### Physics Engine Overview

A physics engine is responsible for solving the equation of motion and for detecting collisions. You can think of a physics engine as a continuous loop. It starts off by simulating an external force such as gravity. At each new time step, it detects any collisions, then calculates the velocity and position of an object. And finally, sends the location data to the GPU. This continuous loop creates the illusion that an object is falling due to gravity.

#### Physics Engine Loop

The Physics engine is responsible for computing the resulting accelerations, velocity, and displacement of an object from forces and torques acting on the body.

In Physics engine development, the most important equations are:

###### Newton's second law:

###### Rotational Force (Moments, Torque):

These two equations are known as the Equations of Motion.

Recall that if you integrate acceleration with respect to time, you obtain velocity. If you integrate velocity with respect to time, you get displacement.

The Physics Engine integrates the Equation of Motion to obtain the resultant velocity and displacement of an object. And it does this in a continuous loop which consists of the following steps:

- Identify all
**forces**and**moments**acting on the object. - Take the vector sum of all forces and moments.
- Solve the equation of motion for linear and angular acceleration.
**Integrate the acceleration**with respect to time to find the**linear and angular velocity**.**Integrate the velocity**with respect to time to find the**linear and angular displacement**.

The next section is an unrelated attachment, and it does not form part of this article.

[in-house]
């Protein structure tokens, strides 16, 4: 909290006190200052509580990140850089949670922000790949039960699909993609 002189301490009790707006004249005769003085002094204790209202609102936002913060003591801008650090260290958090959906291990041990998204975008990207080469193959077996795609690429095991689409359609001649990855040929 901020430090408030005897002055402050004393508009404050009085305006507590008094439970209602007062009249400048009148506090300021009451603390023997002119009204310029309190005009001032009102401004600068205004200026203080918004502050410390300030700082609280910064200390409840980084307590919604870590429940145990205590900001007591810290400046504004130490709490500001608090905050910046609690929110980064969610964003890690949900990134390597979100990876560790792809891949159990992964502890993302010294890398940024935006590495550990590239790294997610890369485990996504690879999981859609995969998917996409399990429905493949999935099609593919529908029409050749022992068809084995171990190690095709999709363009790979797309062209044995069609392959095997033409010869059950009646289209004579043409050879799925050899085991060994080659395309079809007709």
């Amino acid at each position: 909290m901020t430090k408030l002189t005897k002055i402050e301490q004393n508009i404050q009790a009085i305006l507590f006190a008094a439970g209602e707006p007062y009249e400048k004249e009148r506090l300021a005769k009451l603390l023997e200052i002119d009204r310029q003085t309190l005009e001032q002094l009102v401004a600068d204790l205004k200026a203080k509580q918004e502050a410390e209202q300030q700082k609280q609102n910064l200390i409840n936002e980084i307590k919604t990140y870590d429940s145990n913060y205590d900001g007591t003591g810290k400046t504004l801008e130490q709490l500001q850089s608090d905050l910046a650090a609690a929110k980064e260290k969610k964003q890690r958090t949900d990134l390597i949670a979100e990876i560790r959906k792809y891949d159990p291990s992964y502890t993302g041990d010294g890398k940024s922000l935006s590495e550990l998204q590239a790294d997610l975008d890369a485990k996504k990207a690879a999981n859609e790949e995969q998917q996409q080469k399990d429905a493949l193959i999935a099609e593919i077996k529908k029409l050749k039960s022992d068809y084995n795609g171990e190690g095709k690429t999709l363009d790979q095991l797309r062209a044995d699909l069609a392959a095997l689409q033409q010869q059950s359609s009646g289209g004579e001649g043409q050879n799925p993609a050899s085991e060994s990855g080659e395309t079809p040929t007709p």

If a gravitational force and torque are applied to an object, the Physics Engine loop creates the illusion that an object falls and rotates.

#### Numerical Integration

In computers, **Integrals** are evaluated using Numerical Integration. The reason is that computers can only approximate the value of an integral by using numerical techniques.

There are several numerical integration techniques used for solving the equation of motion. The most common are:

- Euler Method
- Verlet Method
- Runge-Kutta Method

The Euler Method is simple to implement but is the least exact. The Runge-Kutta method is complicated to implement but the most precise.

The **Untold Engine** uses the 4th Order Runge-Kutta Method to evaluate the *Equation of Motion*.

### 4th Order Runge-Kutta Method

During every game-tick, the Physics Engine, U4DEngine::U4DPhysicsEngine, integrates the Equation of Motion for each 3D entity, thus computing the resultant velocity and displacement.

The Untold Engine uses the 4th Order Runge-Kutta Method class, U4DEngine::U4DRungaKuttaMethod, to evaluate the Equation of Motion.

Unlike the Euler's Method, which calculates one slope at an interval:

The Runge-Kutta calculates four different slopes and uses them as weighted averages. These slopes are commonly referred as k1, k2, k3 and k4. The Untold Engine computes each of these slopes at every game step.

### Visualizing the 4th Order Runge-Kutta Method

Visually, the U4DEngine::U4DRungaKuttaMethod works as follows:

1) At time interval t0, calculate slope k1.

2) Create a triangle by projecting k1 to t+∆t.

3) Calculate half the height of the triangle, (∆t/2) k1, and draw a horizontal line.

4) Draw a vertical line at interval t+(1/2)∆t.

5) At this intersection point, calculate the slope k2.

6) Starting out with k2, create a triangle by projecting k2 to t+(3/2)∆t.

7) Calculate half the height of the triangle, (∆t/2)k2.

8) Translate the height to the base of the triangle formed by k1 at t+(1/2)∆t.

9) At this point, calculate the slope k3.

10) Create the another triangle by projecting k3 to t+(3/2)∆t

11) Find half the height of the triangle, (∆t/2)k3

12) Translate this height to the base of the triangle formed by k1 at point t+∆t

13) Find the slope k4.

The Runga-Kutta uses these slopes as weighted average to better approximate the actual slope, velocity, of the object. The position of the object is then calculated using this new slope.